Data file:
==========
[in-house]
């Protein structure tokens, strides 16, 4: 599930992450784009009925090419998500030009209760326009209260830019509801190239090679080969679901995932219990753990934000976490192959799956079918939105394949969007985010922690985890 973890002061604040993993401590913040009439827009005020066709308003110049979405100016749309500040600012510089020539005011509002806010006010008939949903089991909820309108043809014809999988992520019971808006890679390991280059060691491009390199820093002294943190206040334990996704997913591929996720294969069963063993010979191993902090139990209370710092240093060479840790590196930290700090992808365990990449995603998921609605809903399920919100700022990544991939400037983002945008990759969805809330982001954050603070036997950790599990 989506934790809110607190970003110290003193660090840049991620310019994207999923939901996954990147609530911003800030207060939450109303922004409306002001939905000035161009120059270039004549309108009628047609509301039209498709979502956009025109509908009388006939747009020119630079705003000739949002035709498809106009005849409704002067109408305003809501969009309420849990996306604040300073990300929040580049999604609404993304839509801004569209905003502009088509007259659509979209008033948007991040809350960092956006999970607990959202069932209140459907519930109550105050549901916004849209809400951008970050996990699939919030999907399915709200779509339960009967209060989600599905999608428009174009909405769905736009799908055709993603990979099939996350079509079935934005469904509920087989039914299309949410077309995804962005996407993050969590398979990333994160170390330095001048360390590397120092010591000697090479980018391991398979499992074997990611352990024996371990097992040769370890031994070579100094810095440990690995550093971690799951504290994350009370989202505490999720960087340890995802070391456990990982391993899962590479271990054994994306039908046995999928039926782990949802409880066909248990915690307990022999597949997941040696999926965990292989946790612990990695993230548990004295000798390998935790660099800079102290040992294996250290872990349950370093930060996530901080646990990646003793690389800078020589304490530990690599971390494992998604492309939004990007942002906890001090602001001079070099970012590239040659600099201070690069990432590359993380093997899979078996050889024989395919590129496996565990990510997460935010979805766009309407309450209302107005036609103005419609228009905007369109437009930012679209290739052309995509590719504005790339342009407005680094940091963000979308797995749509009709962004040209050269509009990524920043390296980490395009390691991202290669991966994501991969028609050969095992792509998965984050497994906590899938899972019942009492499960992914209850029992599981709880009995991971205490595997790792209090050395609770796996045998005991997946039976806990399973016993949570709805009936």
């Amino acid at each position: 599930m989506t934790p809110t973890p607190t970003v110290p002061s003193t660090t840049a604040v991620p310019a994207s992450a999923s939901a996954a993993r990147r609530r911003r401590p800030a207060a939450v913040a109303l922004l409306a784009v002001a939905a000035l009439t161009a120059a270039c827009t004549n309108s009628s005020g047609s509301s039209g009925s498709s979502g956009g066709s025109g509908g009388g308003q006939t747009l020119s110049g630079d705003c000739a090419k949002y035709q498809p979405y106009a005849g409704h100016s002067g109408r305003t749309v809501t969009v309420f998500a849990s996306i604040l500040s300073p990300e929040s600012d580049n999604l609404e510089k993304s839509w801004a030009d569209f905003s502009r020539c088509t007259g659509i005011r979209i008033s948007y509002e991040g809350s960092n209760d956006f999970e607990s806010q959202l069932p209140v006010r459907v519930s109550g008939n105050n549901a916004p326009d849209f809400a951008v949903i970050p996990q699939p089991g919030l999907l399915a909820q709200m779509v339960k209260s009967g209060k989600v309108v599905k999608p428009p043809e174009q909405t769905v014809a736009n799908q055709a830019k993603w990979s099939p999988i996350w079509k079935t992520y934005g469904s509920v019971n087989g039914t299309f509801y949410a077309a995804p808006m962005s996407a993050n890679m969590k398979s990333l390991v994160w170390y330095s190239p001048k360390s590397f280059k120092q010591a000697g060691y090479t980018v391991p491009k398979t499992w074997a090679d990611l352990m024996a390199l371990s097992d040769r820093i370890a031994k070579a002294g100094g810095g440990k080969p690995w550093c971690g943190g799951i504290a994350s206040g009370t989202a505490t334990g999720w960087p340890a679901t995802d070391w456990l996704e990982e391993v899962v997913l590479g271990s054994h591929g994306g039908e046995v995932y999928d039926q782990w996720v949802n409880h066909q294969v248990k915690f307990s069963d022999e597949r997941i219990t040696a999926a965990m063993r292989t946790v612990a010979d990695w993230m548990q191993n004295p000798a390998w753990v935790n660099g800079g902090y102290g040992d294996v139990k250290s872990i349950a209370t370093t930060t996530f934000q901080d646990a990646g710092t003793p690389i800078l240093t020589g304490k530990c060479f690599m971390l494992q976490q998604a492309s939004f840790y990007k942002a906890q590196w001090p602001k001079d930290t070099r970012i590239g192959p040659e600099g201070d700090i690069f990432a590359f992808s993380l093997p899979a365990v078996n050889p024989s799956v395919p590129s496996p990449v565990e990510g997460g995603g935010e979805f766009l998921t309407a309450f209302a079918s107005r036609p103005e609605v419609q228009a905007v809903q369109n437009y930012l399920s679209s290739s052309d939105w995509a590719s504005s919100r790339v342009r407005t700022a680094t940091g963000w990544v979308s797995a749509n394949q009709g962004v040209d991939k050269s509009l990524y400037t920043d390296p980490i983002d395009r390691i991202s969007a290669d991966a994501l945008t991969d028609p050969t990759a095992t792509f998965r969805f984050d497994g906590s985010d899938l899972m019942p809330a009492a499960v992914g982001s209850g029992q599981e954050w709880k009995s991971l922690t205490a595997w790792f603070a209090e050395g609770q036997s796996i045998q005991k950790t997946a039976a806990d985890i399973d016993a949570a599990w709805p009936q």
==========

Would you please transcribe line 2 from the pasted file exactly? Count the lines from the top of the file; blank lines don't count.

């Protein structure tokens, strides 16, 4: 599930992450784009009925090419998500030009209760326009209260830019509801190239090679080969679901995932219990753990934000976490192959799956079918939105394949969007985010922690985890 973890002061604040993993401590913040009439827009005020066709308003110049979405100016749309500040600012510089020539005011509002806010006010008939949903089991909820309108043809014809999988992520019971808006890679390991280059060691491009390199820093002294943190206040334990996704997913591929996720294969069963063993010979191993902090139990209370710092240093060479840790590196930290700090992808365990990449995603998921609605809903399920919100700022990544991939400037983002945008990759969805809330982001954050603070036997950790599990 989506934790809110607190970003110290003193660090840049991620310019994207999923939901996954990147609530911003800030207060939450109303922004409306002001939905000035161009120059270039004549309108009628047609509301039209498709979502956009025109509908009388006939747009020119630079705003000739949002035709498809106009005849409704002067109408305003809501969009309420849990996306604040300073990300929040580049999604609404993304839509801004569209905003502009088509007259659509979209008033948007991040809350960092956006999970607990959202069932209140459907519930109550105050549901916004849209809400951008970050996990699939919030999907399915709200779509339960009967209060989600599905999608428009174009909405769905736009799908055709993603990979099939996350079509079935934005469904509920087989039914299309949410077309995804962005996407993050969590398979990333994160170390330095001048360390590397120092010591000697090479980018391991398979499992074997990611352990024996371990097992040769370890031994070579100094810095440990690995550093971690799951504290994350009370989202505490999720960087340890995802070391456990990982391993899962590479271990054994994306039908046995999928039926782990949802409880066909248990915690307990022999597949997941040696999926965990292989946790612990990695993230548990004295000798390998935790660099800079102290040992294996250290872990349950370093930060996530901080646990990646003793690389800078020589304490530990690599971390494992998604492309939004990007942002906890001090602001001079070099970012590239040659600099201070690069990432590359993380093997899979078996050889024989395919590129496996565990990510997460935010979805766009309407309450209302107005036609103005419609228009905007369109437009930012679209290739052309995509590719504005790339342009407005680094940091963000979308797995749509009709962004040209050269509009990524920043390296980490395009390691991202290669991966994501991969028609050969095992792509998965984050497994906590899938899972019942009492499960992914209850029992599981709880009995991971205490595997790792209090050395609770796996045998005991997946039976806990399973016993949570709805009936």